1

I've seen similar questions regarding this error, but all of them rails-related. I'm not using rails; I'm working on a local rake task that reads from a yaml file and then does stuff with the data. I'd rather not install bundler for this (the solutions for the similar rails issues suggest prepending with bundle exec), since this script is simple and thus shouldn't need it.

Here's the simplified code, (which gets the same error as the code I'm working on):

require 'FileUtils'
require 'yaml'

SOME_FILE = "#{Dir.pwd}/some_file.yaml"

task default: :foo

task :foo do
  bar = File.open(SOME_FILE) { |yf| YAML::load( yf ) }
  bar.each {|k,v| puts k}
end

And here's the list of errors:

/Users/jpalmieri/.rbenv/versions/2.0.0-p353/lib/ruby/2.0.0/FileUtils.rb:93: warning: already initialized constant FileUtils::OPT_TABLE
/Users/jpalmieri/.rbenv/versions/2.0.0-p353/lib/ruby/2.0.0/fileutils.rb:93: warning: previous definition of OPT_TABLE was here
/Users/jpalmieri/.rbenv/versions/2.0.0-p353/lib/ruby/2.0.0/FileUtils.rb:1272: warning: already initialized constant FileUtils::Entry_::S_IF_DOOR
/Users/jpalmieri/.rbenv/versions/2.0.0-p353/lib/ruby/2.0.0/fileutils.rb:1272: warning: previous definition of S_IF_DOOR was here
/Users/jpalmieri/.rbenv/versions/2.0.0-p353/lib/ruby/2.0.0/FileUtils.rb:1535: warning: already initialized constant FileUtils::Entry_::DIRECTORY_TERM
/Users/jpalmieri/.rbenv/versions/2.0.0-p353/lib/ruby/2.0.0/fileutils.rb:1535: warning: previous definition of DIRECTORY_TERM was here
/Users/jpalmieri/.rbenv/versions/2.0.0-p353/lib/ruby/2.0.0/FileUtils.rb:1537: warning: already initialized constant FileUtils::Entry_::SYSCASE
/Users/jpalmieri/.rbenv/versions/2.0.0-p353/lib/ruby/2.0.0/fileutils.rb:1537: warning: previous definition of SYSCASE was here
/Users/jpalmieri/.rbenv/versions/2.0.0-p353/lib/ruby/2.0.0/FileUtils.rb:1656: warning: already initialized constant FileUtils::LOW_METHODS
/Users/jpalmieri/.rbenv/versions/2.0.0-p353/lib/ruby/2.0.0/fileutils.rb:1656: warning: previous definition of LOW_METHODS was here
/Users/jpalmieri/.rbenv/versions/2.0.0-p353/lib/ruby/2.0.0/FileUtils.rb:1662: warning: already initialized constant FileUtils::METHODS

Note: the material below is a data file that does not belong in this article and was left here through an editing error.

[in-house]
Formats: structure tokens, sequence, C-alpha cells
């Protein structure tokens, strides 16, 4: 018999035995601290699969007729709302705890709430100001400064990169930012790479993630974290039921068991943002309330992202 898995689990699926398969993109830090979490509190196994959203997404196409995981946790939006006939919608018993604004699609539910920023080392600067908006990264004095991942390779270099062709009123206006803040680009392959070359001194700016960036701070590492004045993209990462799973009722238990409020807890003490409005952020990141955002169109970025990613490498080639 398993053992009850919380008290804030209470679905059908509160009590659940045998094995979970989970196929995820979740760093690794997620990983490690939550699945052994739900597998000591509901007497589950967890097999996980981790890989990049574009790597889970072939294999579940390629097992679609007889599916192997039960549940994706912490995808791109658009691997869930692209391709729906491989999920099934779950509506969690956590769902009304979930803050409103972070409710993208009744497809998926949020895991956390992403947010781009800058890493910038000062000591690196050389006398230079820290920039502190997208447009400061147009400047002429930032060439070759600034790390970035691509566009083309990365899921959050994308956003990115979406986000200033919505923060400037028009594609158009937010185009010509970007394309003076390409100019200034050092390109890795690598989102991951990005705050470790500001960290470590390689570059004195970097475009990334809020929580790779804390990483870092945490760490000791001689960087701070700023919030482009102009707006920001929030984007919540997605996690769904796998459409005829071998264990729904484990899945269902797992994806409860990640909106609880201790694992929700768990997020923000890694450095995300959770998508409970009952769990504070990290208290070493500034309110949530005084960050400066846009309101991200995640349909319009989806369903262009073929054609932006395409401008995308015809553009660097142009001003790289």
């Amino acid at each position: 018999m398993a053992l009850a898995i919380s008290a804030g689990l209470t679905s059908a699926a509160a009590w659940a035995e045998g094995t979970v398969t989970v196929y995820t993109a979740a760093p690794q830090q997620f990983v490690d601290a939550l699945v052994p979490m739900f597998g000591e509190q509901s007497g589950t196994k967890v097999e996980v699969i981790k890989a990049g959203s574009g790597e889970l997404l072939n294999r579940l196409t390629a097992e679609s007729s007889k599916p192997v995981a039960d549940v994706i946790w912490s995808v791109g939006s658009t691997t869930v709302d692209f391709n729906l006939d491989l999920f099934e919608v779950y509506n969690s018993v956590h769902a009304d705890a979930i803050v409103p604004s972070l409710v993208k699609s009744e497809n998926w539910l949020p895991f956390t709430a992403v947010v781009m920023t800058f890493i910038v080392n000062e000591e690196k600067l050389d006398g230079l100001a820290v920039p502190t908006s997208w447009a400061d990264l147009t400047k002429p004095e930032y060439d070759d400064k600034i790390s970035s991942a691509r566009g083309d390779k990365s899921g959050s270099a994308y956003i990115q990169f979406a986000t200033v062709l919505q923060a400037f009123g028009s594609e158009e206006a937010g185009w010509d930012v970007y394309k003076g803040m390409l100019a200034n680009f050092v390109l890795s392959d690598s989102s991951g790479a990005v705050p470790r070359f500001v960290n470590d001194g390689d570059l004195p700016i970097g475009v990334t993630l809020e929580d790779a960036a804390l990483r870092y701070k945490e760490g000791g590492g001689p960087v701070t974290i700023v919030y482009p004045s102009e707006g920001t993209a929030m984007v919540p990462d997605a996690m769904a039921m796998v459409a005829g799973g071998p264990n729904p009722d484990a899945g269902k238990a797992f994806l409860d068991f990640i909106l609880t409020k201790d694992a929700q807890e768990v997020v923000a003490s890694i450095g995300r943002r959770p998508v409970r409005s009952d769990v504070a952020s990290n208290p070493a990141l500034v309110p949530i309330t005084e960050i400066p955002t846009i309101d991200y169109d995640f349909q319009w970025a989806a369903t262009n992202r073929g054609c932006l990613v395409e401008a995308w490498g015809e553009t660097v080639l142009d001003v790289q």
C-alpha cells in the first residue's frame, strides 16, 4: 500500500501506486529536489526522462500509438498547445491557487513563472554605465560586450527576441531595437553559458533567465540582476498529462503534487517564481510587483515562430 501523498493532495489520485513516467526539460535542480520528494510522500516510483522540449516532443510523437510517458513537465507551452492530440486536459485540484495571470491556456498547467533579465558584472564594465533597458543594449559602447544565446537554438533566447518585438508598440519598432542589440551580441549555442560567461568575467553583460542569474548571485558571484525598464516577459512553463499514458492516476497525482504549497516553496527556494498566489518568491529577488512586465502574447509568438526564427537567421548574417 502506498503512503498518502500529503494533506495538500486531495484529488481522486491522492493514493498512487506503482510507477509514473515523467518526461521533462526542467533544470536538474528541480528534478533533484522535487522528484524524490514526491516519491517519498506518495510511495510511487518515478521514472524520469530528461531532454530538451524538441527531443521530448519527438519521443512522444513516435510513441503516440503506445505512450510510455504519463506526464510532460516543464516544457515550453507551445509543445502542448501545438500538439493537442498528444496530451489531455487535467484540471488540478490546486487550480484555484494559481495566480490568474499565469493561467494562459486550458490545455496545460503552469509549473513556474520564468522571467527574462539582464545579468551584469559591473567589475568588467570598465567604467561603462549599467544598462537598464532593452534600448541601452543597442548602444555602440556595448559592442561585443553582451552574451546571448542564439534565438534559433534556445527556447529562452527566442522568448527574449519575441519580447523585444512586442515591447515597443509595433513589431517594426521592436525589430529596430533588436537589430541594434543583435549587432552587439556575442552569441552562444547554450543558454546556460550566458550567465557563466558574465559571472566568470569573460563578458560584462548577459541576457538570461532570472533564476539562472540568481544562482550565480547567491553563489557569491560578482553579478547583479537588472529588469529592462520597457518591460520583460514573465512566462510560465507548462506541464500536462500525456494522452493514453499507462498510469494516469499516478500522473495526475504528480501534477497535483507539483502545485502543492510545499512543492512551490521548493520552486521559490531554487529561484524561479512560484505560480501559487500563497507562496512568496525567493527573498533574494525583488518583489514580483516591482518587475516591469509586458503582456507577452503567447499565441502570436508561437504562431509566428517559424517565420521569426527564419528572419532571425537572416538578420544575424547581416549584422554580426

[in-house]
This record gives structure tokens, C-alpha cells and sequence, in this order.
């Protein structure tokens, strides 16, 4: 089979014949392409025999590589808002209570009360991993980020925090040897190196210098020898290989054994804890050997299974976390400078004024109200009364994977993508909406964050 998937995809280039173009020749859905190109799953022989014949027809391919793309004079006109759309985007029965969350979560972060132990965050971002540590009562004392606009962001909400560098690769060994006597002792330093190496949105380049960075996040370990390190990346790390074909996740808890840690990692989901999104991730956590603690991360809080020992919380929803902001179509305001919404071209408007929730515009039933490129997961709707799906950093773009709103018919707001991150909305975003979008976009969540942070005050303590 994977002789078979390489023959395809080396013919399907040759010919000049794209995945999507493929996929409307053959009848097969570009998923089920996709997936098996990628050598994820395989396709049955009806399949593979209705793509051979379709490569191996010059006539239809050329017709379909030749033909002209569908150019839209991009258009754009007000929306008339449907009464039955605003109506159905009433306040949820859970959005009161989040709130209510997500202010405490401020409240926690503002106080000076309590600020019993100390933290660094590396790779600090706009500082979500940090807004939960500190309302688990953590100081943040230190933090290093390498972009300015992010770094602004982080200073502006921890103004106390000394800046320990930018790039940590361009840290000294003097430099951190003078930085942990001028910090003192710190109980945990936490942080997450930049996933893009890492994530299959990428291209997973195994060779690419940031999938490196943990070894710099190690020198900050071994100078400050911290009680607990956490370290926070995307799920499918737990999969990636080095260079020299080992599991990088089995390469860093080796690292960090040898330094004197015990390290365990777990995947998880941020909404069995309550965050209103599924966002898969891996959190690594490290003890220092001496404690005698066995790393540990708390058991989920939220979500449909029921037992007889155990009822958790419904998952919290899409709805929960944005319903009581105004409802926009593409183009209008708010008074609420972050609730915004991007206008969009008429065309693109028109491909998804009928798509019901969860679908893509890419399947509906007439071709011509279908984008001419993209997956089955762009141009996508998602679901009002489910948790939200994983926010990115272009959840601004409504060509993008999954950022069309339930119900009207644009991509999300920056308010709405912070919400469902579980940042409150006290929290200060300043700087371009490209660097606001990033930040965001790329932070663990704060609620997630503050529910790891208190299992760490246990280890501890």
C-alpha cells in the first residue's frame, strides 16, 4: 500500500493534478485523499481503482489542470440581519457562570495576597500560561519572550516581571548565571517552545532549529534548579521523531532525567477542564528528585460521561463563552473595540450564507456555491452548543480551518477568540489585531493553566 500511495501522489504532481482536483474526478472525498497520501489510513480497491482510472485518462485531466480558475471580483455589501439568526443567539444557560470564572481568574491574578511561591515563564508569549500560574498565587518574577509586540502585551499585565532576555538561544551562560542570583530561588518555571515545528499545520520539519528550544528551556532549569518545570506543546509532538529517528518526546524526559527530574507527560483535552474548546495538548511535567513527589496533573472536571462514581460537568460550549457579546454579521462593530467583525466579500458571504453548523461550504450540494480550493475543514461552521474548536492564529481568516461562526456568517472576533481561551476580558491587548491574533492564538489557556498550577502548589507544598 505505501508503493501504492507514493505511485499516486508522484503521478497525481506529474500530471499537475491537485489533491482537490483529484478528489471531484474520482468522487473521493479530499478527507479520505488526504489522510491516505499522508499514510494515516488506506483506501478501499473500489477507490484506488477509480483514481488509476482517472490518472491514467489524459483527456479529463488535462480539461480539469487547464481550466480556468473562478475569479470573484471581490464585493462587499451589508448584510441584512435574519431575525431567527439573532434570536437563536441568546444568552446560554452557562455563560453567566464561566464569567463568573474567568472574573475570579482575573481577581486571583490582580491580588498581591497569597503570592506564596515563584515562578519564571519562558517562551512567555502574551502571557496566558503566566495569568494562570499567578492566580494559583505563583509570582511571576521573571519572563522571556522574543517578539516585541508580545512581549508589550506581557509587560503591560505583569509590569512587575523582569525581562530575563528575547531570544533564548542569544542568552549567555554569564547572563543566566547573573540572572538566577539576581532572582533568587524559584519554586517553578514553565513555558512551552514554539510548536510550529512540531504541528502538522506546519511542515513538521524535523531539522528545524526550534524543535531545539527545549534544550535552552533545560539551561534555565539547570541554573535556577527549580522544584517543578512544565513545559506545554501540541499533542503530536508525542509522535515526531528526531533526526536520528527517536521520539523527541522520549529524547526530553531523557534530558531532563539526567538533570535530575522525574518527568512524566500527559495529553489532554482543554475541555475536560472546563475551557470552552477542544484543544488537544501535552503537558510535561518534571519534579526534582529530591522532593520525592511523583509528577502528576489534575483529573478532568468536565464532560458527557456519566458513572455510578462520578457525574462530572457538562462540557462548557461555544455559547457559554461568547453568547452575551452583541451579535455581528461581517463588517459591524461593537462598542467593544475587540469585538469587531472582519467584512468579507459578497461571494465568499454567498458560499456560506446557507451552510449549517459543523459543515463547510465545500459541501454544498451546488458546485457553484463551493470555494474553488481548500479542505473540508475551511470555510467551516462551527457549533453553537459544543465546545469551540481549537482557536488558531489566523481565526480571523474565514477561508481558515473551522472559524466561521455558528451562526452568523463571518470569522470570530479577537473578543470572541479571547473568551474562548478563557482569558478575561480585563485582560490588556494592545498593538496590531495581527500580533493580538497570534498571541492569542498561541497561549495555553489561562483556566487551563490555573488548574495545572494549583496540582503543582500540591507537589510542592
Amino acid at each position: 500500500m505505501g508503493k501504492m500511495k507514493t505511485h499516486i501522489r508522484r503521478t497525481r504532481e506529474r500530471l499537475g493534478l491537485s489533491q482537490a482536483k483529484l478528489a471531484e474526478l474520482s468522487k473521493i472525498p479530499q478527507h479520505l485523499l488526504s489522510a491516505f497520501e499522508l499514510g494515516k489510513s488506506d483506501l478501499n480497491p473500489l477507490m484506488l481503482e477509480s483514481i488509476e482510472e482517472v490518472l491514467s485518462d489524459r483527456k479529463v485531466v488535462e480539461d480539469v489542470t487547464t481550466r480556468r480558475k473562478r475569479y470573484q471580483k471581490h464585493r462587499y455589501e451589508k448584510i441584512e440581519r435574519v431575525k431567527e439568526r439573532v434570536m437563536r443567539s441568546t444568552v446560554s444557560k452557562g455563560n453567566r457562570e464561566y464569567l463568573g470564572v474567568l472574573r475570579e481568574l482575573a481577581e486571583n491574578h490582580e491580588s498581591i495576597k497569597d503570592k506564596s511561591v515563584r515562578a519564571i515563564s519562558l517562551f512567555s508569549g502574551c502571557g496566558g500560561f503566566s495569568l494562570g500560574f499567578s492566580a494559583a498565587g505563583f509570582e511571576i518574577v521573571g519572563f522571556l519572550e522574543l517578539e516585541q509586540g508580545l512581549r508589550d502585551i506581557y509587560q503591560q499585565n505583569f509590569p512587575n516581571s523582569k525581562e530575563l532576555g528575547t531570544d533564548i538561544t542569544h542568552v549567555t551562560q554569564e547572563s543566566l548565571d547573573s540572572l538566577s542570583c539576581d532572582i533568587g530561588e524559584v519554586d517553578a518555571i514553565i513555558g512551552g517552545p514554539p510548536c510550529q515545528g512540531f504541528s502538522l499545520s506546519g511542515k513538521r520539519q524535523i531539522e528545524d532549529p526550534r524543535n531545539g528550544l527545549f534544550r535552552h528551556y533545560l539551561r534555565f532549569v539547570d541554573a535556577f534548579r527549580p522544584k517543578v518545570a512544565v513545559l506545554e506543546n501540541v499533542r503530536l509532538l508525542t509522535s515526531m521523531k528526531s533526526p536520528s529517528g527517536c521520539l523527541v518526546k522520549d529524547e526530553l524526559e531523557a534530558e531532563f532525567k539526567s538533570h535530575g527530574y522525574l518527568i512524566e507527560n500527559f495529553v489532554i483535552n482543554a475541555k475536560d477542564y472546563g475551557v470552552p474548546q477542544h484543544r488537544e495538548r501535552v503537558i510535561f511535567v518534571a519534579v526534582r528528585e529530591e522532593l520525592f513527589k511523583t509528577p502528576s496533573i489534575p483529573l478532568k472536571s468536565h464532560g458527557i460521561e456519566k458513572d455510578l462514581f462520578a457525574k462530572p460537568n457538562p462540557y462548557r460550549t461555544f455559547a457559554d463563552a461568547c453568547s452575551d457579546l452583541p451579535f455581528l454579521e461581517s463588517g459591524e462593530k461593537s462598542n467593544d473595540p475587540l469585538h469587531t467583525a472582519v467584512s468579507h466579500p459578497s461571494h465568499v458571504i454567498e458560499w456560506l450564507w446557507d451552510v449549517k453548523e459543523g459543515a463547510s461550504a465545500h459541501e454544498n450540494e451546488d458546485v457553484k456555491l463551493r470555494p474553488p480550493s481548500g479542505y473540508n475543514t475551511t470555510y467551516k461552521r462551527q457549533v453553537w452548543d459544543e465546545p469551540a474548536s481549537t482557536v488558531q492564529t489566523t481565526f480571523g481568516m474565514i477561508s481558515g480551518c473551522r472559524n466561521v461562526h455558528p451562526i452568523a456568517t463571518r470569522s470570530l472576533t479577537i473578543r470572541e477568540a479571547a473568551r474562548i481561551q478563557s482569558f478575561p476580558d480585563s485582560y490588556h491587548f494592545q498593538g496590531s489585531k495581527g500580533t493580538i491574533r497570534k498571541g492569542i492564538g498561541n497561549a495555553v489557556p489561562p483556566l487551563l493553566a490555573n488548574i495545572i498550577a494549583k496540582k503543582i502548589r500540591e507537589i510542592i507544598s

/Users/jpalmieri/.rbenv/versions/2.0.0-p353/lib/ruby/2.0.0/fileutils.rb:1662: warning: previous definition of METHODS was here

The script will run fine despite the warnings; the above code would puts the keys as expected, right after the warnings.

5

This warning shows up when I write require 'FileUtils'. If I write require 'fileutils' (all lower case) warning disappears.

This link may be helpful explaining the behavior. I think in essence ruby thinks FileUtils and fileutils are different modules, therefore imports it twice. Then the redeclaration of constants give warning messages.

2

Wanted to answer this clearly (two years after it was asked) in case anyone wanders in here.

First, note that require in Ruby does not load a Module, as in the object FileUtils that is in memory. It loads the file "fileutils.rb" from your hard drive. The ".rb" is omitted by convention but you could write require 'fileutils.rb'.

The purpose of require in Ruby is to load a file only once, as opposed to load which will reload the file every time it is used. The way require avoids loading a file multiple times is by recording the filename argument and skipping it if it if that filename is passed again.

When you first require a file, Ruby responds with true to indicate that it was loaded. If you require the same file again it will return false to indicate that it was already loaded:

> require 'fileutils'
=> true
> require 'fileutils'
=> false

Since the filename stored by require is case-sensitive, but the actual file lookup is not, fileutils.rb will still be found if you use caps in the name:

> require 'FileUtils'
=> true

But if something in your Ruby program already loaded that file without caps (in your case "yaml.rb" probably requires "fileutils" as well) you will reload the file and may see warnings:

> require 'fileutils'
=> true
> require 'FileUtils'
/bin/ruby/lib/ruby/2.3.0/FileUtils.rb:96: warning: already initialized constant FileUtils::OPT_TABLE
etc.

By convention Ruby files should be named in lowercase with underscores, e.g. "my_class.rb", so you would always use require 'my_class'.

Things get a little trickier if you are requiring using absolute or relative paths, e.g. require 'special_classes/my_class'. I suggest reading about require_relative and the Ruby load path ($LOAD_PATH).

  • And a year later, this sure comes in handy. I searched my project dir for "fileutils" and sure enough one of my files required FileUtils while the others required fileutils. Thanks!!! – Jonathan Tuzman Dec 6 '18 at 21:55
1

I found that these warnings don't appear and the script runs perfectly if I simply comment out or remove line 1 of my original code (require 'FileUtils'). Although I haven't browsed the code for Rake, it must already include FileUtils (which makes sense).

For the sake of completeness, here is my revised code (note that I removed the require 'FileUtils' line:

require 'yaml'

SOME_FILE = "#{Dir.pwd}/some_file.yaml"

task default: :foo

task :foo do
  bar = File.open(SOME_FILE) { |yf| YAML::load( yf ) }
  bar.each {|k,v| puts k}
end
  • in my case zip already includes FileUtils, I thought it that in ruby was used something similar to C, to avoid multiple inclusion? – Snake Sanders May 19 '17 at 11:16
1

I was having the same issue with Travis and the problem was that I forgot to use bundle exec rake db:setup instead of rake db:setup. Hope it helps someone :)

1

I solved this similar issue when I list my gem items which named "fileutils" has two versions

fileutils (1.1.0, default: 1.0.2)

then I run

sudo gem uninstall fileutils -v 1.1.0

and solved

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